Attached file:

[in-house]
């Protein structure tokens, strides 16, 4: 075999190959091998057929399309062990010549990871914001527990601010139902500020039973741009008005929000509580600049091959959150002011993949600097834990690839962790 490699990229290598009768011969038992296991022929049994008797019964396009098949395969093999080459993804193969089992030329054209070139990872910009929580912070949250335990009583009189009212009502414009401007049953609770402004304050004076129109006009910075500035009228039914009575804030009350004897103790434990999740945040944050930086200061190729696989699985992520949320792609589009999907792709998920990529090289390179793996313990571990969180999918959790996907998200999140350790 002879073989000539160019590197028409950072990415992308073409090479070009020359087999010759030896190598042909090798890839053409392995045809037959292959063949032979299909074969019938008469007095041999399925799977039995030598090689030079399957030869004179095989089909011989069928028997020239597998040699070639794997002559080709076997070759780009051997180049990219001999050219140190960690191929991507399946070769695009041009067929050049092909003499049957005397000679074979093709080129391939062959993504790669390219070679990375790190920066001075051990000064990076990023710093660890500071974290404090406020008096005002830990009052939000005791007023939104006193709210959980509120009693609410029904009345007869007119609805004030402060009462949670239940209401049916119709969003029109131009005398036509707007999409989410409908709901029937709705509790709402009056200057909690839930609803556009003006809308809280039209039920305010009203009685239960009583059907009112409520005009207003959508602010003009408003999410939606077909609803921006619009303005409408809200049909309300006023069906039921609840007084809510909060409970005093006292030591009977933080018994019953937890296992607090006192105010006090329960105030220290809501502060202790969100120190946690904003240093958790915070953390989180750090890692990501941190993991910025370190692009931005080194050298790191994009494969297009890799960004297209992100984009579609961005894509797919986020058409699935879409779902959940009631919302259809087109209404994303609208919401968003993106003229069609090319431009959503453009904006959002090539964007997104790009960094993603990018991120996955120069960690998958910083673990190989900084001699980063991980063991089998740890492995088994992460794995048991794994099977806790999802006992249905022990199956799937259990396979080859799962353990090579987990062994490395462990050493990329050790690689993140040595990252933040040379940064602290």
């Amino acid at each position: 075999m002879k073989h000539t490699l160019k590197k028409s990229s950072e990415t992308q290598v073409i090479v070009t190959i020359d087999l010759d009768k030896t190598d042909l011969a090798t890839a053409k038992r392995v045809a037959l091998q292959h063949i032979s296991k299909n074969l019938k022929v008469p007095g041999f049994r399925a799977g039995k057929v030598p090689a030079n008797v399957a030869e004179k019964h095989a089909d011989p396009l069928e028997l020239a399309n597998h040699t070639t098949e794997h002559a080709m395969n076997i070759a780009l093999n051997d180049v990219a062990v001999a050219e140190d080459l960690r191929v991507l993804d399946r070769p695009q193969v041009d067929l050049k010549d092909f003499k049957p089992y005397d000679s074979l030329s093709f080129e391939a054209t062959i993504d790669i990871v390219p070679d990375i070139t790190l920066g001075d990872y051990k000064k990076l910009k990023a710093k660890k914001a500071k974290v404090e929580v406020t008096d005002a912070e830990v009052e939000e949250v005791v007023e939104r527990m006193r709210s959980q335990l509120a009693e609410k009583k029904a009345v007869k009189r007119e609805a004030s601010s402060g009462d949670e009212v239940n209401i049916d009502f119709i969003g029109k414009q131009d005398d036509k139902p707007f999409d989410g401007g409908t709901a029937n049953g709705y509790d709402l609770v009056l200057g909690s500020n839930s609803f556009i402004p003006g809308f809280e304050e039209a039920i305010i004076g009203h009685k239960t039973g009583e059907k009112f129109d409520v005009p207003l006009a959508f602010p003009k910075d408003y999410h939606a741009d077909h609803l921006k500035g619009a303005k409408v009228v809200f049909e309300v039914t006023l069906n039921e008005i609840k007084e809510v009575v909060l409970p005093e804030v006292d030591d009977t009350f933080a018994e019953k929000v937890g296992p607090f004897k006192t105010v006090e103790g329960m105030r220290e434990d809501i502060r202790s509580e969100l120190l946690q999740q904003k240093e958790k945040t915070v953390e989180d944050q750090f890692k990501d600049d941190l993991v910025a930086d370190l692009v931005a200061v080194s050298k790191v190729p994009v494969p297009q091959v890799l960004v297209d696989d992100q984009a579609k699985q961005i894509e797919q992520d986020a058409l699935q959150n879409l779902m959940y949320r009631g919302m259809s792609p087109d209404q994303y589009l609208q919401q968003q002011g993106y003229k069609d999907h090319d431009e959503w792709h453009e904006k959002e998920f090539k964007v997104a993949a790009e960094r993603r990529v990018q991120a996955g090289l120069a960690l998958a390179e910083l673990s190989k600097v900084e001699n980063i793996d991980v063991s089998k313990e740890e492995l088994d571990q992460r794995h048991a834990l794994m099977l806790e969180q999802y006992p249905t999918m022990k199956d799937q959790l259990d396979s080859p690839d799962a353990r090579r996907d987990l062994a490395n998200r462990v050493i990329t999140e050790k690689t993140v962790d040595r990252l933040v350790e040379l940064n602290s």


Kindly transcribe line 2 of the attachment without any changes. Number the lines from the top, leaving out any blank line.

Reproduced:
């Protein structure tokens, strides 16, 4: 075999190959091998057929399309062990010549990871914001527990601010139902500020039973741009008005929000509580600049091959959150002011993949600097834990690839962790 490699990229290598009768011969038992296991022929049994008797019964396009098949395969093999080459993804193969089992030329054209070139990872910009929580912070949250335990009583009189009212009502414009401007049953609770402004304050004076129109006009910075500035009228039914009575804030009350004897103790434990999740945040944050930086200061190729696989699985992520949320792609589009999907792709998920990529090289390179793996313990571990969180999918959790996907998200999140350790 002879073989000539160019590197028409950072990415992308073409090479070009020359087999010759030896190598042909090798890839053409392995045809037959292959063949032979299909074969019938008469007095041999399925799977039995030598090689030079399957030869004179095989089909011989069928028997020239597998040699070639794997002559080709076997070759780009051997180049990219001999050219140190960690191929991507399946070769695009041009067929050049092909003499049957005397000679074979093709080129391939062959993504790669390219070679990375790190920066001075051990000064990076990023710093660890500071974290404090406020008096005002830990009052939000005791007023939104006193709210959980509120009693609410029904009345007869007119609805004030402060009462949670239940209401049916119709969003029109131009005398036509707007999409989410409908709901029937709705509790709402009056200057909690839930609803556009003006809308809280039209039920305010009203009685239960009583059907009112409520005009207003959508602010003009408003999410939606077909609803921006619009303005409408809200049909309300006023069906039921609840007084809510909060409970005093006292030591009977933080018994019953937890296992607090006192105010006090329960105030220290809501502060202790969100120190946690904003240093958790915070953390989180750090890692990501941190993991910025370190692009931005080194050298790191994009494969297009890799960004297209992100984009579609961005894509797919986020058409699935879409779902959940009631919302259809087109209404994303609208919401968003993106003229069609090319431009959503453009904006959002090539964007997104790009960094993603990018991120996955120069960690998958910083673990190989900084001699980063991980063991089998740890492995088994992460794995048991794994099977806790999802006992249905022990199956799937259990396979080859799962353990090579987990062994490395462990050493990329050790690689993140040595990252933040040379940064602290």